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Chapter 1. Introduction

1.1. Background of Study

Most industries worldwide and in particular in Malaysia have a great need for a highly skilled workforce graduates from higher education institutions as well as Technical Vocational Education and Training (TVET). New and emerging technologies will continue to have an impact on Malaysia’s industrial and economic development according to MITI, (2006). In the era of globalization, the need for knowledge manpower with generic attributes is essential in order for the individual to stay competitive and relevant with the rapid changes of technology (Cheng Hwa et al., 2009; National Centre for Vocational Education Research (NCVER), 2003).

There have been many discussions locally and internationally about graduates lacking in attributes of generic skills as required by the job market resulting in a low rate of employability. Many studies for instance Jones (1997), Kanapathy (2001), conducted in 2006 under the auspices of the Ministry of Higher Education, on 422 employers in Malaysia, regarding their expectations and satisfaction levels of the graduates that they have employed (Hassan et al., 2007). The study indicated that employers were very much concerned with improving the competencies of engineering graduates such as, the ability to undertake problem identification, formulation and solution, the ability to communicate effectively, teamwork, ability to utilise a systems approach to design and evaluate operational performance.

In November 2011, a survey was conducted on 571 human resource managers by JobStreet.com, a Malaysian employment agency. The study revealed that employers were unable to employ graduates due to their poor communication skills and lack of command in using English (Izwan & Zurairi, 2012). The Director of the Division Development and Student Affairs of the Ministry of Higher Education, Prof. Dr Mohd Fauzi Ramlan stated that issues causing difficulties in the employment of graduates were weakness in solving problems, job-switching and a lack of self-confidence (Bernama, 2012).

Research conducted by Ramlee (1999), found that, although Malaysian’s graduates had equipped themselves with technical skills yet; they were unable to convince the employers of their suitability for the job because they lacked generic skills such as communication, entrepreneurship, motivational, social interaction, critical thinking,

and problem-solving skills. This scenario happens due to the existing system in higher education as well as TVET that puts less emphasis on the mastery of generic skills among students (Quek, 2000; Lee, 2000; Asma & Lim, 2000).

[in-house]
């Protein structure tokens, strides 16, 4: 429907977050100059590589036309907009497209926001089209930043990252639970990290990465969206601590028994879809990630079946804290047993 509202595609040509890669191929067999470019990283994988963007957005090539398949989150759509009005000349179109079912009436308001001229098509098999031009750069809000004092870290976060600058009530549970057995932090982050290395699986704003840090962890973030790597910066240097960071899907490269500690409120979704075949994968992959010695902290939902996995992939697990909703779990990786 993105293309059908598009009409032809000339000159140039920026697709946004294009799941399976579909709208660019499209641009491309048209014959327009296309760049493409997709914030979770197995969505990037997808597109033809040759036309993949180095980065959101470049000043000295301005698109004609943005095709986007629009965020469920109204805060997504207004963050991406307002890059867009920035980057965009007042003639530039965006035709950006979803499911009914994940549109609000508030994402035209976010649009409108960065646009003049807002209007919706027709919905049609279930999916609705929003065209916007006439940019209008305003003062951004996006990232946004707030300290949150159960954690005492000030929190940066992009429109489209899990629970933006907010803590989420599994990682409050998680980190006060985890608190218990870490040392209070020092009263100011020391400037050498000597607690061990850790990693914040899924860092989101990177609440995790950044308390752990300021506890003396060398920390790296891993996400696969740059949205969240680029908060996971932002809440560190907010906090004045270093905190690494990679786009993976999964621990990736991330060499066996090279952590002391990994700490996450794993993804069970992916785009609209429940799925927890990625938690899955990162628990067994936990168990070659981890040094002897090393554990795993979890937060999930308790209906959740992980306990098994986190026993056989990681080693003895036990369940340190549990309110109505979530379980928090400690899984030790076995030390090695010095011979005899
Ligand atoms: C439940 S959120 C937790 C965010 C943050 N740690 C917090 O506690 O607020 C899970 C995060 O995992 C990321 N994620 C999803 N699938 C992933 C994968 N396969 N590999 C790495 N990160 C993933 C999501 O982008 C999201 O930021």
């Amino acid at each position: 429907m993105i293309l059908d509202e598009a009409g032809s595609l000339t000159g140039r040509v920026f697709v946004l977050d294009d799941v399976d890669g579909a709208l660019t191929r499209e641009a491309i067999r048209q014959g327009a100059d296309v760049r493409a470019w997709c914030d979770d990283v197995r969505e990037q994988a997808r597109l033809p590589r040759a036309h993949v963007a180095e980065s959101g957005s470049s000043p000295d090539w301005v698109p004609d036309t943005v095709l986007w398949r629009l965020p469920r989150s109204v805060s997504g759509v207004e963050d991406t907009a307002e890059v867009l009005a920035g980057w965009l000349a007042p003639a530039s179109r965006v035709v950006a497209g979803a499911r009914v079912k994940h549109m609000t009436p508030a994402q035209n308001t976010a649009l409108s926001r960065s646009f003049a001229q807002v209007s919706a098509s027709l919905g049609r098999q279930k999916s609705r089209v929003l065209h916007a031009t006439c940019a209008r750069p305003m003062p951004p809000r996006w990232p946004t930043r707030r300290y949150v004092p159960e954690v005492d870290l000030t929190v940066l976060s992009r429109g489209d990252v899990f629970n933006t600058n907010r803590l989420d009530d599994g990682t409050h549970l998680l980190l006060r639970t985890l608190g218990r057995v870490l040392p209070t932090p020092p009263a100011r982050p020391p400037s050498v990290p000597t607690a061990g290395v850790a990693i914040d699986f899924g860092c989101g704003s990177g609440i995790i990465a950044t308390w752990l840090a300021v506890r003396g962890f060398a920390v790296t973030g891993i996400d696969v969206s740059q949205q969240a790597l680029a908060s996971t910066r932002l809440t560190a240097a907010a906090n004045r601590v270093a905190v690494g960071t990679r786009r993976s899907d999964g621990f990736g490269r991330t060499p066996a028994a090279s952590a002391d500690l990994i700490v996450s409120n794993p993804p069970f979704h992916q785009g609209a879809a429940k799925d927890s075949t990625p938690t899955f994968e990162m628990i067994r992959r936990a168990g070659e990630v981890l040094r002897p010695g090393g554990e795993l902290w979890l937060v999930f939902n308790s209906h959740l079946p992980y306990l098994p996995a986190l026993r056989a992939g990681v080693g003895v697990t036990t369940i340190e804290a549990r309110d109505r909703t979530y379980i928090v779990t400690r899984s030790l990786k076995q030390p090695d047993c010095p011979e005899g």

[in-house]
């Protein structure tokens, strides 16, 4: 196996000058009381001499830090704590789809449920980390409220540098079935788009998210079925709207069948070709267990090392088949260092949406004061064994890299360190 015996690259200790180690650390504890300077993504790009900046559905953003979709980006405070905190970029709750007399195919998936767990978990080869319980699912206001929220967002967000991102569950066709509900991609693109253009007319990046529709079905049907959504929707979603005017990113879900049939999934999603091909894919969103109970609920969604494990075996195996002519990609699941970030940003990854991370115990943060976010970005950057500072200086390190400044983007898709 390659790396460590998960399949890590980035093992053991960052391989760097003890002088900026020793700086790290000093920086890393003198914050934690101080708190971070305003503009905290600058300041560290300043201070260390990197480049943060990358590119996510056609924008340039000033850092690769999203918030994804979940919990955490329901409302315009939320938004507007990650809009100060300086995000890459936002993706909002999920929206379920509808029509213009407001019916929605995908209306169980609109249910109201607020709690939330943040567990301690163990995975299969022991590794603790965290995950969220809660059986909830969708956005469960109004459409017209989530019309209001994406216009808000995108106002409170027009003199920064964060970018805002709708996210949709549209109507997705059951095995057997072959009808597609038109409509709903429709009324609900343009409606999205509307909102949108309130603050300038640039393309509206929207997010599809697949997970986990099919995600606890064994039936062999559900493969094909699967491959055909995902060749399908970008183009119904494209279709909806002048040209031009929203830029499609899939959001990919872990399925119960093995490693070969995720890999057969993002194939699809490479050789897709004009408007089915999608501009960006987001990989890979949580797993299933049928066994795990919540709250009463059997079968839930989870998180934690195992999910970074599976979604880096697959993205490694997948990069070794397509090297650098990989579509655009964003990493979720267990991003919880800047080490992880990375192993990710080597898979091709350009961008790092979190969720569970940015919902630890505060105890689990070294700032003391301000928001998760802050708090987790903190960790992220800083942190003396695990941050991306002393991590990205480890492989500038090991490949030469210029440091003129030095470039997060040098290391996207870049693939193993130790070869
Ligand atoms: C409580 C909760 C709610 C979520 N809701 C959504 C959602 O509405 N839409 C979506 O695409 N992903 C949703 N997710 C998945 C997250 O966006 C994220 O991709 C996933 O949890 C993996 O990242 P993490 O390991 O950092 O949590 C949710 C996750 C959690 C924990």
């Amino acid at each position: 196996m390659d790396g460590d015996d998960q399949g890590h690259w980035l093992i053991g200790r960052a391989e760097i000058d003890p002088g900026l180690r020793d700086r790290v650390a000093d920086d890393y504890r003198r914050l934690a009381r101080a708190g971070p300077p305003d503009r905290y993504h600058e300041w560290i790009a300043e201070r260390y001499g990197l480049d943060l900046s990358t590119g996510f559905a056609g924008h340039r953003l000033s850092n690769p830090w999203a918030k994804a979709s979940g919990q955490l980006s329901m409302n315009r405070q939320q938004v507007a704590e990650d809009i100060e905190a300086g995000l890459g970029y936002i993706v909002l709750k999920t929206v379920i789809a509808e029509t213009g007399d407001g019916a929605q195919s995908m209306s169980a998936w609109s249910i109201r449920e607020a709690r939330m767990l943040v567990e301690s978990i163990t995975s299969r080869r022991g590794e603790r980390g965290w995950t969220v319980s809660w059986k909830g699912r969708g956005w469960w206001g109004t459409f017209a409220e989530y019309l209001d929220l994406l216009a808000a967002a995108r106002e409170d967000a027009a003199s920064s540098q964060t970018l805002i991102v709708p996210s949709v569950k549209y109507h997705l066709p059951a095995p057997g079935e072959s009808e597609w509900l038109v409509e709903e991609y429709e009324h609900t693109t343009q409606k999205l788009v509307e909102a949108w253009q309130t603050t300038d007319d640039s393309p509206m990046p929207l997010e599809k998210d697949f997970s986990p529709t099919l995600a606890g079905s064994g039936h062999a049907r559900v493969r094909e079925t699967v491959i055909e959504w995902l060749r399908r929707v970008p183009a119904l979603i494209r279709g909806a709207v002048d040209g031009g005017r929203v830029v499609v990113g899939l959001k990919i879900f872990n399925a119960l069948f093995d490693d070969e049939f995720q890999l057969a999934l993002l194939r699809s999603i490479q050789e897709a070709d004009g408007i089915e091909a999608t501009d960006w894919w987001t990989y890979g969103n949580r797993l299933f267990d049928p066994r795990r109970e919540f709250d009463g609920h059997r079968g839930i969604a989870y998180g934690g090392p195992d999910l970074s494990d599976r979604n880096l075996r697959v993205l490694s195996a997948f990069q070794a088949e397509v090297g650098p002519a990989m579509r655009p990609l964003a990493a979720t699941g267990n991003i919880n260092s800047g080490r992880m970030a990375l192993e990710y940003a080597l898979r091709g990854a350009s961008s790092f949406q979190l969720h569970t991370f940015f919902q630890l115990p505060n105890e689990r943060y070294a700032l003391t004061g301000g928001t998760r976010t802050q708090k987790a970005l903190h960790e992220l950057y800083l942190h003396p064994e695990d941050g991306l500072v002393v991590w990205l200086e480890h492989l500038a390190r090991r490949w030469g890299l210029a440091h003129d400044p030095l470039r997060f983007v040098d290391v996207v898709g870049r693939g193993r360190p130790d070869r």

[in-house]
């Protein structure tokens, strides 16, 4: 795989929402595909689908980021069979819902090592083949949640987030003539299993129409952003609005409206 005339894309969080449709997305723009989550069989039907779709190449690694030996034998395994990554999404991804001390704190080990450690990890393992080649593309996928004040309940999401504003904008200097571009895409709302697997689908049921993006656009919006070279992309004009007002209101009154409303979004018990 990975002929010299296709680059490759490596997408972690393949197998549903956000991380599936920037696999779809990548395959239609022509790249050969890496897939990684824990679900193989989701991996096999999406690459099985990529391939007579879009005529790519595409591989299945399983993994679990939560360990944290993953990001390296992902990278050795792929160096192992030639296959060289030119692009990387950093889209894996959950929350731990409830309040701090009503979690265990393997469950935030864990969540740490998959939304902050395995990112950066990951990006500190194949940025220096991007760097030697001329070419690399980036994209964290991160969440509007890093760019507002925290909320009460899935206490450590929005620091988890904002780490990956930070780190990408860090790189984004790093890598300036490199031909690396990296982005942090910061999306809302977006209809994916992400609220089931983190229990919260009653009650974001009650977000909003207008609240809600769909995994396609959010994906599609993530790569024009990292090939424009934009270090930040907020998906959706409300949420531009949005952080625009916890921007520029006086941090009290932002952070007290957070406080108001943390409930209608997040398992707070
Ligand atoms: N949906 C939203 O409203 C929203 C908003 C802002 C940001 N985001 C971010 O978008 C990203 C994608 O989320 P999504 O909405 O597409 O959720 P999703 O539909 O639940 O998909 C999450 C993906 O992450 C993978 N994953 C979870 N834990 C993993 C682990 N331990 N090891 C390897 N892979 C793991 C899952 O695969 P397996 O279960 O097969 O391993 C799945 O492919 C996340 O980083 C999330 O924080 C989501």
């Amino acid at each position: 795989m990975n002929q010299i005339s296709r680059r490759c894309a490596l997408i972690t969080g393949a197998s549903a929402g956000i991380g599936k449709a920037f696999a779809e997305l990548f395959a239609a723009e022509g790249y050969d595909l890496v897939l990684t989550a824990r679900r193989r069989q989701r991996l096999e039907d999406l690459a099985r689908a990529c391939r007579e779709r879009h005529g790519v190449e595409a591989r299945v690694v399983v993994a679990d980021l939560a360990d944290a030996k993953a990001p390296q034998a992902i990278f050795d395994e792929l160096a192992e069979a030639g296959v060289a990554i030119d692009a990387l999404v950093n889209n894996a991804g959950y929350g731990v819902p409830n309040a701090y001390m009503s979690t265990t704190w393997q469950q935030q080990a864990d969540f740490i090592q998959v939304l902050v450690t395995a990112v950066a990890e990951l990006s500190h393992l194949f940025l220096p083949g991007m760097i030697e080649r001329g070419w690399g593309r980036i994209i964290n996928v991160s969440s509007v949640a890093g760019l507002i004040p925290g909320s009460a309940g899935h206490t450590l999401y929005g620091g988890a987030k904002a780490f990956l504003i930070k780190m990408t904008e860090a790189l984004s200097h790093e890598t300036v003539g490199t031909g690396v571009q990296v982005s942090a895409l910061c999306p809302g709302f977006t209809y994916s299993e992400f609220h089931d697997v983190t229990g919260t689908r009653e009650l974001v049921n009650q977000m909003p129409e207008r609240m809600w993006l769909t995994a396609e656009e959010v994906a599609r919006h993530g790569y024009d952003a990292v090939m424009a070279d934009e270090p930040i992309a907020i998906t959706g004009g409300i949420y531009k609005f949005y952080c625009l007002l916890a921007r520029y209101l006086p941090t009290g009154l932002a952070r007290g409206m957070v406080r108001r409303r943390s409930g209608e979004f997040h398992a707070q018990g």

The elements of generic skills especially the communication, problem-solving and teamwork which are the top three requirements by the industries in Malaysia are essential to ensure the TVET providers stay relevant in the training of the workforce with competencies as required by specific industries. Teamwork skills, decision-making, initiative, problem-solving and communication skills are essential components for graduates to possess that are relevant to an industry which enables them to be more competitive and increase the chance of employability (Clarke, 1997). According to Hassan (2002), the lacking of generic skills is among the factors that contributed to the unemployed graduates of higher education institutions because they do not have the ability to convince the employer with their personality, confidence, communication, decision-making and team working. This situation demonstrates that generic skills are essentially necessary for the graduates besides having the technical skills for them to succeed (Clagett, 1997; Goldberg, 1996;

NSPE, 1992) and according to Adnan (2004) to have competent workforce as needed by the employers in the industries; Graduates of higher institutions, as well as TVET, need to equip themselves with generic skills in order to fulfil the demand of employers and to stay relevant to the specific industry’s need. TVET educational system has gradually experienced changes in most of the developing countries particularly in Malaysia where generic skills have gained serious attention (Shakir, 2009) for it to be applied in the learning and training syllabus (Ministry of Higher Education, 2006; Ministry of Higher Education, 2007). This situation is based on the feedback from many surveys done among employers which showed that a majority of the graduates lacked in mastering the generic skills that make them difficult to be employed (Quek, 2000; Baharuddin, 2003).